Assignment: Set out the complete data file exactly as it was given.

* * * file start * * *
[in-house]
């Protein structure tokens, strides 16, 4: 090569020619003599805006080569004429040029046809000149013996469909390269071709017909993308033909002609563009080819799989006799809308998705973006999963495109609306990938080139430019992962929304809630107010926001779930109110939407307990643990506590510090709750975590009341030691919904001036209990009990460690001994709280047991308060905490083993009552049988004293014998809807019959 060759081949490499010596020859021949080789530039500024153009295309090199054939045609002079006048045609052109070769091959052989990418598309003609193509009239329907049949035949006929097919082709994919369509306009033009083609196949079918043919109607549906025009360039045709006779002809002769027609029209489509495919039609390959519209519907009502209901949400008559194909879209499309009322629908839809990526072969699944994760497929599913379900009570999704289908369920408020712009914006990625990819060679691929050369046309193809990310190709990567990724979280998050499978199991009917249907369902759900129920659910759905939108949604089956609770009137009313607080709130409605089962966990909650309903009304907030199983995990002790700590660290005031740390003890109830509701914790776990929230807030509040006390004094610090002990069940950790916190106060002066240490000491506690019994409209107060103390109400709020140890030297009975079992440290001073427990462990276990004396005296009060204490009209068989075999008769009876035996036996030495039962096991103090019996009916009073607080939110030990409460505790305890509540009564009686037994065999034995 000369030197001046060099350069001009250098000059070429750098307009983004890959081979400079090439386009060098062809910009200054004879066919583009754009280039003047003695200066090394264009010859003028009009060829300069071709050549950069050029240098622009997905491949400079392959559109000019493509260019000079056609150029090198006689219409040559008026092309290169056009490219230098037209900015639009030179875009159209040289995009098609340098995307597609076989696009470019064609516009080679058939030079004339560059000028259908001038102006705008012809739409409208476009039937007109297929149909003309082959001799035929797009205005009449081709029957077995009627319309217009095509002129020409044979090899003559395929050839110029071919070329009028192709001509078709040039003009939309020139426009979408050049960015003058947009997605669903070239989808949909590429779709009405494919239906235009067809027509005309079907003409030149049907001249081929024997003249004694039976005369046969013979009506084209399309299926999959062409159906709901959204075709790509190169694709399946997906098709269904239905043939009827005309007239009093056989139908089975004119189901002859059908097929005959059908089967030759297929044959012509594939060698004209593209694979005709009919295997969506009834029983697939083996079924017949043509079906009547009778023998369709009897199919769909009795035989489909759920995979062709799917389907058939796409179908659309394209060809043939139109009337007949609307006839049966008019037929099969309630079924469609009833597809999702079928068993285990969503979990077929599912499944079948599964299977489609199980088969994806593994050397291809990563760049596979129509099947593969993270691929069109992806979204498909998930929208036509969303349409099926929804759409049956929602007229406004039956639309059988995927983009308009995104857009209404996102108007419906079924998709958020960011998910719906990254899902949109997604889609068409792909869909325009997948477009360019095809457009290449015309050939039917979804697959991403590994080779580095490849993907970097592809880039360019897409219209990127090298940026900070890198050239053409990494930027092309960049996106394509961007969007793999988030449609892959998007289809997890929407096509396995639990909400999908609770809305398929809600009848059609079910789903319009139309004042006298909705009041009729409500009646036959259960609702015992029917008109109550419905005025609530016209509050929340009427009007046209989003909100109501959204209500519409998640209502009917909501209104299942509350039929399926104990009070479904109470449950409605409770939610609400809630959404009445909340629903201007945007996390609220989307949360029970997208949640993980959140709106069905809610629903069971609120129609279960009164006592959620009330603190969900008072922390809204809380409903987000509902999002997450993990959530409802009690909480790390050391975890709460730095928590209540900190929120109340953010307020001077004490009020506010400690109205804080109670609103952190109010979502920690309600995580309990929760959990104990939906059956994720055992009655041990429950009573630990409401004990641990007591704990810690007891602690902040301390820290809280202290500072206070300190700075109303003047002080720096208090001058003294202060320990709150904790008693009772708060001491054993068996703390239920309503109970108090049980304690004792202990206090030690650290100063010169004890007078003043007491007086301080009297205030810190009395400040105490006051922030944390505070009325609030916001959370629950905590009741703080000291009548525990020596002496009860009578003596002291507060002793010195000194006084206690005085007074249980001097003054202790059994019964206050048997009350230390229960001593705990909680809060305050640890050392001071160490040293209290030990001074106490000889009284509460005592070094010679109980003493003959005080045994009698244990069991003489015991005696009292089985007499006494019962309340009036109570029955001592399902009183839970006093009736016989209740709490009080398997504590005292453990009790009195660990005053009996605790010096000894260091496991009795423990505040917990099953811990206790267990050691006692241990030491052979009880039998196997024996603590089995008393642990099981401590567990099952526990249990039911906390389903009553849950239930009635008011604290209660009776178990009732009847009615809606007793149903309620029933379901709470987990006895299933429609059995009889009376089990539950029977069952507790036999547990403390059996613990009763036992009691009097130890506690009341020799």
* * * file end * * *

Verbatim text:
[in-house]
């Protein structure tokens, strides 16, 4: 090569020619003599805006080569004429040029046809000149013996469909390269071709017909993308033909002609563009080819799989006799809308998705973006999963495109609306990938080139430019992962929304809630107010926001779930109110939407307990643990506590510090709750975590009341030691919904001036209990009990460690001994709280047991308060905490083993009552049988004293014998809807019959 060759081949490499010596020859021949080789530039500024153009295309090199054939045609002079006048045609052109070769091959052989990418598309003609193509009239329907049949035949006929097919082709994919369509306009033009083609196949079918043919109607549906025009360039045709006779002809002769027609029209489509495919039609390959519209519907009502209901949400008559194909879209499309009322629908839809990526072969699944994760497929599913379900009570999704289908369920408020712009914006990625990819060679691929050369046309193809990310190709990567990724979280998050499978199991009917249907369902759900129920659910759905939108949604089956609770009137009313607080709130409605089962966990909650309903009304907030199983995990002790700590660290005031740390003890109830509701914790776990929230807030509040006390004094610090002990069940950790916190106060002066240490000491506690019994409209107060103390109400709020140890030297009975079992440290001073427990462990276990004396005296009060204490009209068989075999008769009876035996036996030495039962096991103090019996009916009073607080939110030990409460505790305890509540009564009686037994065999034995 000369030197001046060099350069001009250098000059070429750098307009983004890959081979400079090439386009060098062809910009200054004879066919583009754009280039003047003695200066090394264009010859003028009009060829300069071709050549950069050029240098622009997905491949400079392959559109000019493509260019000079056609150029090198006689219409040559008026092309290169056009490219230098037209900015639009030179875009159209040289995009098609340098995307597609076989696009470019064609516009080679058939030079004339560059000028259908001038102006705008012809739409409208476009039937007109297929149909003309082959001799035929797009205005009449081709029957077995009627319309217009095509002129020409044979090899003559395929050839110029071919070329009028192709001509078709040039003009939309020139426009979408050049960015003058947009997605669903070239989808949909590429779709009405494919239906235009067809027509005309079907003409030149049907001249081929024997003249004694039976005369046969013979009506084209399309299926999959062409159906709901959204075709790509190169694709399946997906098709269904239905043939009827005309007239009093056989139908089975004119189901002859059908097929005959059908089967030759297929044959012509594939060698004209593209694979005709009919295997969506009834029983697939083996079924017949043509079906009547009778023998369709009897199919769909009795035989489909759920995979062709799917389907058939796409179908659309394209060809043939139109009337007949609307006839049966008019037929099969309630079924469609009833597809999702079928068993285990969503979990077929599912499944079948599964299977489609199980088969994806593994050397291809990563760049596979129509099947593969993270691929069109992806979204498909998930929208036509969303349409099926929804759409049956929602007229406004039956639309059988995927983009308009995104857009209404996102108007419906079924998709958020960011998910719906990254899902949109997604889609068409792909869909325009997948477009360019095809457009290449015309050939039917979804697959991403590994080779580095490849993907970097592809880039360019897409219209990127090298940026900070890198050239053409990494930027092309960049996106394509961007969007793999988030449609892959998007289809997890929407096509396995639990909400999908609770809305398929809600009848059609079910789903319009139309004042006298909705009041009729409500009646036959259960609702015992029917008109109550419905005025609530016209509050929340009427009007046209989003909100109501959204209500519409998640209502009917909501209104299942509350039929399926104990009070479904109470449950409605409770939610609400809630959404009445909340629903201007945007996390609220989307949360029970997208949640993980959140709106069905809610629903069971609120129609279960009164006592959620009330603190969900008072922390809204809380409903987000509902999002997450993990959530409802009690909480790390050391975890709460730095928590209540900190929120109340953010307020001077004490009020506010400690109205804080109670609103952190109010979502920690309600995580309990929760959990104990939906059956994720055992009655041990429950009573630990409401004990641990007591704990810690007891602690902040301390820290809280202290500072206070300190700075109303003047002080720096208090001058003294202060320990709150904790008693009772708060001491054993068996703390239920309503109970108090049980304690004792202990206090030690650290100063010169004890007078003043007491007086301080009297205030810190009395400040105490006051922030944390505070009325609030916001959370629950905590009741703080000291009548525990020596002496009860009578003596002291507060002793010195000194006084206690005085007074249980001097003054202790059994019964206050048997009350230390229960001593705990909680809060305050640890050392001071160490040293209290030990001074106490000889009284509460005592070094010679109980003493003959005080045994009698244990069991003489015991005696009292089985007499006494019962309340009036109570029955001592399902009183839970006093009736016989209740709490009080398997504590005292453990009790009195660990005053009996605790010096000894260091496991009795423990505040917990099953811990206790267990050691006692241990030491052979009880039998196997024996603590089995008393642990099981401590567990099952526990249990039911906390389903009553849950239930009635008011604290209660009776178990009732009847009615809606007793149903309620029933379901709470987990006895299933429609059995009889009376089990539950029977069952507790036999547990403390059996613990009763036992009691009097130890506690009341020799």